Yep, I’ve compiled a list of those grammar and spelling mistakes that drive teachers, employers, colleagues, etc. crazy…and mnemonic devices to help you remember the correct usage. Let’s get started with…
Your and You’re
This one’s easy! “Your” is the possessive form, showing ownership of something:
Don’t forget to put gas in your car. (What belongs to you? YOUR car.)
“You’re” is a contraction of “you are”. If you could replace the word in your sentence with “you are”, you know YOU’RE using the proper form!
I heard you’re going to the concert. (I heard YOU ARE going to the concert.)
So, to sum up:
Make sure YOUR tank is full if YOU’RE going to drive to the concert!
To, Too and Two
Here we have a very common spelling mistake. You can remember which spelling to use by keeping these things in mind:
- To is the ‘basic’ word, so to speak.
- Too, can mean ‘also’. When you need to use this spelling, you ‘also’ need an extra ‘o’.
- Two means one plus one. When you have TWins, you have TWo of something, so that’s a handy way to recall the proper spelling!
It’s and Its
This is another one that’s easy to make. That’s because ‘it’s’ should follow the rule of using an apostrophe to convey the possessive form (as in the dog’s collar). But in the case of ‘it’, an apostrophe is used strictly for the contraction of it is or it has (“It’s the dog’s collar.”) while the possessive form has no apostrophe (“The dog is wearing its collar.”). The device you can use to make sure of proper usage is to imagine replacing your instance with it is or it has. If it doesn’t make sense, you don’t need the apostrophe!
Then and Than
This one’s super easy to fix! Associate “then” with “when” and it’s a snap. They are only one letter off from each other. So, when you’re questioning whether you’ve got the proper usage, picture this:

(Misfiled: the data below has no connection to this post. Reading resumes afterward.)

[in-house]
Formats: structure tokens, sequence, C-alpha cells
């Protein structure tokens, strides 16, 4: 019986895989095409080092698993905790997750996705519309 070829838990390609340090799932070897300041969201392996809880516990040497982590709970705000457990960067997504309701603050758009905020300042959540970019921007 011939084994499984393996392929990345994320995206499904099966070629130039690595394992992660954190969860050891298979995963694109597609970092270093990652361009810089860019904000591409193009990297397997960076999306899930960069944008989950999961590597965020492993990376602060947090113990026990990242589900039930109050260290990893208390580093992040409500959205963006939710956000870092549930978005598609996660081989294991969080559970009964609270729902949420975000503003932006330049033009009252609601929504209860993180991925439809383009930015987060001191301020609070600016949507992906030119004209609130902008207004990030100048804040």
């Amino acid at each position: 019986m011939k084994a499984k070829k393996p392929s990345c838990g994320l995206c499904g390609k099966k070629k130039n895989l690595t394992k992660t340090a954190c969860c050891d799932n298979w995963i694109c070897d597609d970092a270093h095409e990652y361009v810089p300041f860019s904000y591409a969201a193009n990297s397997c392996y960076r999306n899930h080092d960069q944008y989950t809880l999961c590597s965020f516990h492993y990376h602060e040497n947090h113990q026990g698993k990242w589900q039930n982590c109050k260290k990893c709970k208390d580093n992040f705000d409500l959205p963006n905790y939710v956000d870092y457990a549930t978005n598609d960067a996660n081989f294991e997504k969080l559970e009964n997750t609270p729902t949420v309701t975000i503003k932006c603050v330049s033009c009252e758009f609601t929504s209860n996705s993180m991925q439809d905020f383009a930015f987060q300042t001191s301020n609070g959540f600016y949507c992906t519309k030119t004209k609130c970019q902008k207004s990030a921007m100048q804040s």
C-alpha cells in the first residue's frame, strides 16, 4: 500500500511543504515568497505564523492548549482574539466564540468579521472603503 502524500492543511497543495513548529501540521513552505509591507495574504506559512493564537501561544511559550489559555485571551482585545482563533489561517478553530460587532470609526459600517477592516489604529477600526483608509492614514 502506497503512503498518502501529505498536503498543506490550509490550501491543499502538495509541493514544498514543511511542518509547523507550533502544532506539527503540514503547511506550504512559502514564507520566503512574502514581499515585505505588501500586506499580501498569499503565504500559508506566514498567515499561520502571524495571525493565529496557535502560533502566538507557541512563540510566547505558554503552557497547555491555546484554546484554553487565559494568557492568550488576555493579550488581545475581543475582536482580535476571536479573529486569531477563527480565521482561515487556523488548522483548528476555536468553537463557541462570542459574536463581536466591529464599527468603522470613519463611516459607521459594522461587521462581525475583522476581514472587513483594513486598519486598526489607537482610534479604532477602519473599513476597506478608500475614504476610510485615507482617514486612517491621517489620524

WHEN are you going to the store?
Correct: First I am going to put on my shoes, THEN I’m going to the store.
Incorrect: First I am going to put on my shoes, THAN I’m going to the store.
Now, when it comes to THAN, try substituting compared with or in comparison to in place of it. If it doesn’t make sense in your sentence, you probably want to use then. Voila!
There, They’re and Their
This is a tricky trio…but I have some ways to help you get it right when you use them!
There: Use this spelling when you want to indicate place, whether literal (Sit over there.) or abstract (There are a lot of books on my desk.) When trying to determine if this is the spelling you should use, imagine replacing it with the closely related words, here or where. If your sentence still makes sense, you’ve got it right! Also use this spelling when paired with any form of be (there are, there is, there were, there are).
They’re: This one is simple. If you could use they are in place of it in your sentence, you’ve selected the correct spelling.
They’re headed to the park. (They are headed to the park.)